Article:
The space telescope Kepler has found more than 500 million planets in our galaxy suitable for life. In this connection, astronomers and mathematicians suggest that only in our galaxy, there might be thousands, if not tens of thousands of advanced alien civilizations.

And as in the rest of the universe, they must be uncountable. However, skeptics argue that there is no one but us, referring to the famous Fermi paradox.

According to legend, the Nobel laureate Enrico Fermi once at dinner was listening to his fellow physicists who argued that other forms of life are not uncommon in the universe.

And in turn, he asked: “Well, where are they?” Physicists could not find an answer. This apparent contradiction – a huge universe with no contact among its inhabitants – then was called the Fermi paradox.

A quarter-century later, English scientist Michael Hart said that if there were thousands of alien civilizations, they would have got to us millions of years ago.

To date, no one from other worlds has reached us. And this, according to the skeptics, is the most convincing argument in favor of the fact that aliens just do not exist and we are alone, all alone in the vast depths of space…

I can almost feel the abyss of this cosmic loneliness, can you?

The timeline of the universe and the emergence of life

Recently, astronomer Dimitar Sasselov, Harvard professor, one of the leaders of the scientific program of the telescope “Kepler”, estimated how many years would have to pass from the formation of the universe to the emergence of intelligent life.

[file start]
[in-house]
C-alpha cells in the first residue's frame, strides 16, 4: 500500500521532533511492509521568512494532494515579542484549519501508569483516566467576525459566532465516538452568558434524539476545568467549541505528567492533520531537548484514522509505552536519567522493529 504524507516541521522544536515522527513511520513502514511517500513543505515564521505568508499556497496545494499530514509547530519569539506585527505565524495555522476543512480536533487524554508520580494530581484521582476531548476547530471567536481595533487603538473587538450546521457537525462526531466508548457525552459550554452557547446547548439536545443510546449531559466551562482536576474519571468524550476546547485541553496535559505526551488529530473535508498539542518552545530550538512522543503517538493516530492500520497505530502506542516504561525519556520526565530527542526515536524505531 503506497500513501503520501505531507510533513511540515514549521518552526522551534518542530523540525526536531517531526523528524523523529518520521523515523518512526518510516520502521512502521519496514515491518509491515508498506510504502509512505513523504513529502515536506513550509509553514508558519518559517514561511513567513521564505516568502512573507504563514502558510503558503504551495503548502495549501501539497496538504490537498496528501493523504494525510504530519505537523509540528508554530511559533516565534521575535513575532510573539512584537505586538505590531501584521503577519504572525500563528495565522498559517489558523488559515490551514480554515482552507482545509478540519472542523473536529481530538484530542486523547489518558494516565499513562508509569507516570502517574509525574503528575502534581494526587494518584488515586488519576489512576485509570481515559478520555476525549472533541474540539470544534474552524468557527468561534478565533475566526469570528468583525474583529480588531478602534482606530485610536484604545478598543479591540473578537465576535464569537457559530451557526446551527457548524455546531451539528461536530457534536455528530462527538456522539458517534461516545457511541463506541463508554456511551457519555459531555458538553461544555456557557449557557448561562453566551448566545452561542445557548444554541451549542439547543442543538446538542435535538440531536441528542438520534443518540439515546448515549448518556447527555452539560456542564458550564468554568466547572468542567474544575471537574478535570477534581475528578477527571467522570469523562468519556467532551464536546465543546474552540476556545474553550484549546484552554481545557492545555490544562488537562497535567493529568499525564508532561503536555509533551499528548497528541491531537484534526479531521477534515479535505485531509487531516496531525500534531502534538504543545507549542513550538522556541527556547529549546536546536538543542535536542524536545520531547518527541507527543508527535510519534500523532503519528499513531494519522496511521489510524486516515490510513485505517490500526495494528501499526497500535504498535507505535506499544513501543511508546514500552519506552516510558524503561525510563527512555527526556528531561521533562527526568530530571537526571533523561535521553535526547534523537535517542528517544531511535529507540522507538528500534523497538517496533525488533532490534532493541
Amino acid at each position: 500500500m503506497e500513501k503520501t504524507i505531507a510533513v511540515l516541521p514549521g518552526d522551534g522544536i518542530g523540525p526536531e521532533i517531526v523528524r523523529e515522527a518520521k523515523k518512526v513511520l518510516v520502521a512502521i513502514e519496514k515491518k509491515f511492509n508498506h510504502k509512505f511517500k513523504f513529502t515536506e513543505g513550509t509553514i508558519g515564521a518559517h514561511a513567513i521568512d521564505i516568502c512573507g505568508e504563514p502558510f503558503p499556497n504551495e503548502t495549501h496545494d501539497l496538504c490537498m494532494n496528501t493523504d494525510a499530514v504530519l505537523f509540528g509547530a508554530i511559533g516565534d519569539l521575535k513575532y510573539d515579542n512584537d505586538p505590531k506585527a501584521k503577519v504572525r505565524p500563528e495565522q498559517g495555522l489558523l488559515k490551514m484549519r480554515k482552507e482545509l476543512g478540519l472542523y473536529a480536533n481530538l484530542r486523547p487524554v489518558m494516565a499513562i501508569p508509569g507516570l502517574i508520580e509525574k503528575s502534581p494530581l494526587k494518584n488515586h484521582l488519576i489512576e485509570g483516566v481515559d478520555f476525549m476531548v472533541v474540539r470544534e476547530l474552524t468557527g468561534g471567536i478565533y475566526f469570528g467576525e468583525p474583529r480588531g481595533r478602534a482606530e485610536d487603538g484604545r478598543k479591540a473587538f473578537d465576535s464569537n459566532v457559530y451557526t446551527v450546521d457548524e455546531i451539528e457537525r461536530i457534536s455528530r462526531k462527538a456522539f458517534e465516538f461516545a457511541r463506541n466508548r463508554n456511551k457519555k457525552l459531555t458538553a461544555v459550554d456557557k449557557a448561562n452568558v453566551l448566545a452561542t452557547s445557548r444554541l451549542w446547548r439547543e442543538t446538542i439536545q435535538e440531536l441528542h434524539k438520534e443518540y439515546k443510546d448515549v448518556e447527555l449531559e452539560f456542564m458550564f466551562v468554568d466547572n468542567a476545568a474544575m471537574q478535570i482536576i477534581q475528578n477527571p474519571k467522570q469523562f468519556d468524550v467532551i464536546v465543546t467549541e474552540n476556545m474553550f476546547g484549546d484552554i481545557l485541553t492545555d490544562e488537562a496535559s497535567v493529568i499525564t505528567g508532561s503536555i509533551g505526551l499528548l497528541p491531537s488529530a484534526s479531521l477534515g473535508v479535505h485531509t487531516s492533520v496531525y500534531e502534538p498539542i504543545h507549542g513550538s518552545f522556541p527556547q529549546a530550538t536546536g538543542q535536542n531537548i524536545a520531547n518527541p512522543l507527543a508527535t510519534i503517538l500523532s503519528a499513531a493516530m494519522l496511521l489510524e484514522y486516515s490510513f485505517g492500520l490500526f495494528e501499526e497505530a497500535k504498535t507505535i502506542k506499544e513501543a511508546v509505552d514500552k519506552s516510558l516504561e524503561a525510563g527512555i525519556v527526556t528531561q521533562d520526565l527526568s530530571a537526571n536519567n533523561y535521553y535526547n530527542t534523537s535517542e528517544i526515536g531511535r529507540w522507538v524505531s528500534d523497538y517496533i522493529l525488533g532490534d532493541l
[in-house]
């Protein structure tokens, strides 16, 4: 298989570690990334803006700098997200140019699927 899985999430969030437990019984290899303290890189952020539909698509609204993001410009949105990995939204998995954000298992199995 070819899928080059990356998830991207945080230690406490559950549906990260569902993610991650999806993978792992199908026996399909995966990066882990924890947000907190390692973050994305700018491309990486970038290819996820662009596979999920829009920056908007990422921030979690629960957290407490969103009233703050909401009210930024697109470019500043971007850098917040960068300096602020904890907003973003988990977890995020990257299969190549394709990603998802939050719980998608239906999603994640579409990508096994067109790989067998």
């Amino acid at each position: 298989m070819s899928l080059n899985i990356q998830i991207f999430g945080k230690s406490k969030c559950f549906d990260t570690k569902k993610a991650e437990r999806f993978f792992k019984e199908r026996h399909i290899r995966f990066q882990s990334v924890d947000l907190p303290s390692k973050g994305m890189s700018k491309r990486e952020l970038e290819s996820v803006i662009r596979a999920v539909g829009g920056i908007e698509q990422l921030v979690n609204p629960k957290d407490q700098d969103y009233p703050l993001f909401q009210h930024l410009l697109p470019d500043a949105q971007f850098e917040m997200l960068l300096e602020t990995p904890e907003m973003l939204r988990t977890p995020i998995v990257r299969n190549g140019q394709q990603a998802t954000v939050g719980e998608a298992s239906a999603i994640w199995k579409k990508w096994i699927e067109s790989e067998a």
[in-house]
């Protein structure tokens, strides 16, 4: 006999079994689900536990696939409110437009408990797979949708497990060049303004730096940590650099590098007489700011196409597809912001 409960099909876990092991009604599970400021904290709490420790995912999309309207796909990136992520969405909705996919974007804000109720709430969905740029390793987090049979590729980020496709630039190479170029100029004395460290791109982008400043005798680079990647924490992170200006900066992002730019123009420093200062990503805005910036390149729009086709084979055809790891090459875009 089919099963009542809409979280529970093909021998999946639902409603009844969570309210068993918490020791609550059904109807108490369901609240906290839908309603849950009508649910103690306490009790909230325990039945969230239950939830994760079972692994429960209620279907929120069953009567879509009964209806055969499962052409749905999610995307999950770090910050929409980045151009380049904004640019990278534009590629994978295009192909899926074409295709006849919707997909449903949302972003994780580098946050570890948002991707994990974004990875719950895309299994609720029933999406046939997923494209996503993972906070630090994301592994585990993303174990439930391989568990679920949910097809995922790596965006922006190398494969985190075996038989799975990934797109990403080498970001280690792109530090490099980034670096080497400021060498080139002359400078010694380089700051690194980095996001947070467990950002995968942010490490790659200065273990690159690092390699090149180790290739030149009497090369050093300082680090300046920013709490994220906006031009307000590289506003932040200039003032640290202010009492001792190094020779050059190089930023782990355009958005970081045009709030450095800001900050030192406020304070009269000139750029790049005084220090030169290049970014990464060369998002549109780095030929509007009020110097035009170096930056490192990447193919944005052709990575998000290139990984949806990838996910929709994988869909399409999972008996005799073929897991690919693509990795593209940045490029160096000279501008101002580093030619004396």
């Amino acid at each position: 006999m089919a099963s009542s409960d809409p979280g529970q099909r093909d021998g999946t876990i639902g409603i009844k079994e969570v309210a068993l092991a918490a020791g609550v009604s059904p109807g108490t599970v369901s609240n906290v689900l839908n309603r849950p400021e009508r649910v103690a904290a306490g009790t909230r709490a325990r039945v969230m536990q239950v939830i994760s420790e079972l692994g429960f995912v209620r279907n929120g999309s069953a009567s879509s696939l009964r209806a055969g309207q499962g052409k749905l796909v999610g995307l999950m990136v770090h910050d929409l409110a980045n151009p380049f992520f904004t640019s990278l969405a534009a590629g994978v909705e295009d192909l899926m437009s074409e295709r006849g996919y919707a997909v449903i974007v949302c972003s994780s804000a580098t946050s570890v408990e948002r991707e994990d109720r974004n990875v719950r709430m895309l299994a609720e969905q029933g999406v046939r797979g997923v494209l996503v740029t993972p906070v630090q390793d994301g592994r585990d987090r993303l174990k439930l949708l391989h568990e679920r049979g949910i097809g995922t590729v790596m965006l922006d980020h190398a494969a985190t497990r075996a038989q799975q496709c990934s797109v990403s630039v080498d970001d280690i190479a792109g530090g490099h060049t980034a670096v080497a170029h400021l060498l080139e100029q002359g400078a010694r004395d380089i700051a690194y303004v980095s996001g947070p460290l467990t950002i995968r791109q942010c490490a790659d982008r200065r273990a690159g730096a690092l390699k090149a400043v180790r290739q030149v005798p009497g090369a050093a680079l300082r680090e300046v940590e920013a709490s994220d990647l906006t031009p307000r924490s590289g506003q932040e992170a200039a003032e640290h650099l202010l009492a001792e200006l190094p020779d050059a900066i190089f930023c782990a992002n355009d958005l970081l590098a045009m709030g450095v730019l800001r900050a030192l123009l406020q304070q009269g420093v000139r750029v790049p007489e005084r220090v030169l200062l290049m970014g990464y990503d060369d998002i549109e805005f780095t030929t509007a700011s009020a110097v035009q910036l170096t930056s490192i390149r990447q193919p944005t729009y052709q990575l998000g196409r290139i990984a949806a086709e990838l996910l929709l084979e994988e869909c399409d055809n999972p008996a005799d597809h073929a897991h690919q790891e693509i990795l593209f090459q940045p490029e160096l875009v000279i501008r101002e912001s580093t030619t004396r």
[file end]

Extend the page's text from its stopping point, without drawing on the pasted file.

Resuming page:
So, it took about 1 billion years for the young stars to gather enough hydrogen and helium to form planets. Another 8 – 9 billion years left on the very formation of rocky planets and the creation of conditions suitable for life.

In total, 9 – 10 billion years are needed, while the age of the universe is 13.7 billion years. It turns out that the Earth, which has the age of about 4.5 billion years, fits well into this time frame.

It means that there is a high probability that our planet is the first to host life. So we are the first intelligent beings in the universe.

Sasselov believes that the time needed for the emergence of even the simplest organisms may be commensurate with the age of the universe. Consequently, if there is life somewhere else, their civilization is unlikely to be more advanced than ours.

Now, let’s look at the future. Life on our planet is estimated to die in about 2.8 billion years when the Earth will be destroyed by the growing Sun. But about a billion years before that, it will still be inhabited.

Who will be living on it? Our supramental descendants or some hideous monsters? Neither one nor the other.

Intelligent alien civilizations? No, bacteria!

Bacteria – single-celled organisms floating in small lakes with hot salt water – will be the remaining population of our planet, believe Jack O’Malley-James and his colleagues at the University of St. Andrews, Scotland.

These results, taken from a mathematical model, show that any habitable planet orbiting a star like ours awaits such a sad fate.

The researchers used their model on various Earth-like planets, and it turned out that the newborn life usually continues a primitive existence for about 3 billion years.

Then it becomes more and more complicated up to the emergence of intelligent life. And after a relatively short period of time, it starts getting simplified again until it dies out.

The results of the research show that the probability of finding other intelligent beings in the universe is slight because most of them are likely to exist in bacterial form.

So, it turns out that after all, intelligent alien civilizations simply don’t exist yet.

Anna LeMind, B.A.

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    z0so

    Ask Richard Doland

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